There’s been a whole lot of fuss lately, and you guys have also been writing a lot of emails about Betelgeuse turning supernova. I wrote about Betelgeuse and the odds of it going supernova, as well as the damage it would do a while ago, but there’s no harm in doing it again.

We are talking about one of the top 10 brightest stars, and one which will go supernova for sure – anytime in the next 100.000 years. The next year is just as good as any other one in the following 100.000, so we’re talking about a one in one hundred thousand chance; and for the next two years it’s 2 in 100.000, so 1 in 50.000. If we’re talking the next 100 years, it’s still 1 in 1000. It is possible, yes, but you shouldn’t bet your last penny on it.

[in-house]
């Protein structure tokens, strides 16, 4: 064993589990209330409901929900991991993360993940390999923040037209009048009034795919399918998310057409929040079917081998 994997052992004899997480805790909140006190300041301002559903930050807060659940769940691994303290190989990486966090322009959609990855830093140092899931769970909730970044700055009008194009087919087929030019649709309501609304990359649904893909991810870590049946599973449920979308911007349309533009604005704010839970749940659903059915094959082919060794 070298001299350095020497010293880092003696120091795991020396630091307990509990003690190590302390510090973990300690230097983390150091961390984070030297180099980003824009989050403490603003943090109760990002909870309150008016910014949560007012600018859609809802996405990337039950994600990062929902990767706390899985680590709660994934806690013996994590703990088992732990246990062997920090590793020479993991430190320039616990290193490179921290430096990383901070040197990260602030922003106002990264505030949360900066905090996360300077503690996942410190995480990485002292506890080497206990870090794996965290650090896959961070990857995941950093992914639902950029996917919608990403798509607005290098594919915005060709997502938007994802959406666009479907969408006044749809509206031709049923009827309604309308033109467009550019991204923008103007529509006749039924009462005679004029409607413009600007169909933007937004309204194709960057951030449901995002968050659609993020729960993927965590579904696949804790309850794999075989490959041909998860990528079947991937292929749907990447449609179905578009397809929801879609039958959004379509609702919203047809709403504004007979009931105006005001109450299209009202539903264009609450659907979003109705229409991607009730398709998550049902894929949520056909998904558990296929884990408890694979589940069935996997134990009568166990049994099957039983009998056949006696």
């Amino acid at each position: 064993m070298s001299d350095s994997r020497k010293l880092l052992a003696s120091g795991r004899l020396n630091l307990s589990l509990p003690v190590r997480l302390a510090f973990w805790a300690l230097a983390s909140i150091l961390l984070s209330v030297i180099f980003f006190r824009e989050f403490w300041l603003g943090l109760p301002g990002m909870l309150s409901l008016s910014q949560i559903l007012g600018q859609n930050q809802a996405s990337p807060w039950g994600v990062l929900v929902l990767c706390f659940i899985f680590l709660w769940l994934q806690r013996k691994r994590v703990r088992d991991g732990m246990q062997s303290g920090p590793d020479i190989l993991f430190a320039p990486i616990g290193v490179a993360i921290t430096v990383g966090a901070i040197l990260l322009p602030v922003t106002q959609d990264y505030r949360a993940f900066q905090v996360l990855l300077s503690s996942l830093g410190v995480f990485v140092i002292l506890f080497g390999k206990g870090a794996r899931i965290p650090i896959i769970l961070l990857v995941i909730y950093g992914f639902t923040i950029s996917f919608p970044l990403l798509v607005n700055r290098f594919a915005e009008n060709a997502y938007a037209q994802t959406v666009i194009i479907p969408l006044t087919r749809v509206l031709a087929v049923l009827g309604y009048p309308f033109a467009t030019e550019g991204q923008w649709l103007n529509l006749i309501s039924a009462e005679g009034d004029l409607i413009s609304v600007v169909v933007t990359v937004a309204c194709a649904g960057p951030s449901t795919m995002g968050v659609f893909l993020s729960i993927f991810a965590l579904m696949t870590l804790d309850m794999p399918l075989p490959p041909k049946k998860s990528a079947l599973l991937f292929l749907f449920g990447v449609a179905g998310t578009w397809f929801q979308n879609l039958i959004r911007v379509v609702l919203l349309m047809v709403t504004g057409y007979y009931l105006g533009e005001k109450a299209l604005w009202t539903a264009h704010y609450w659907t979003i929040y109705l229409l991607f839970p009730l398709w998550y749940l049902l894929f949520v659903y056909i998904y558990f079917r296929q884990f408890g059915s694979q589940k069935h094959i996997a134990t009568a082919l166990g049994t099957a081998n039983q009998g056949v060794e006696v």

“But what’s all this fuss about the star exploding by 2012? That’s complete garbage,” writes Discovery News’ Ian O’Neill. “There is absolutely no indication that the star will explode in the next year or so. Even the most advanced telescopes and sophisticated computer models cannot predict an exploding star with that precision!”

But even if it went boom tomorrow, what would really happen ? It wouldn’t be the major disaster most of the press has talked about. It would be bright, very bright, but it wouldn’t cook us, and as a matter of fact, it wouldn’t even be hot. Considering the distance, it would be about 1/100,000 as bright as the Sun. Basically, we would be able to see it as another full moon, but nothing more. Betelgeuse does pack a significant stellar power, but it’s 640 light-years away ! So there’s nothing to make you lose any sleep from this point of view.

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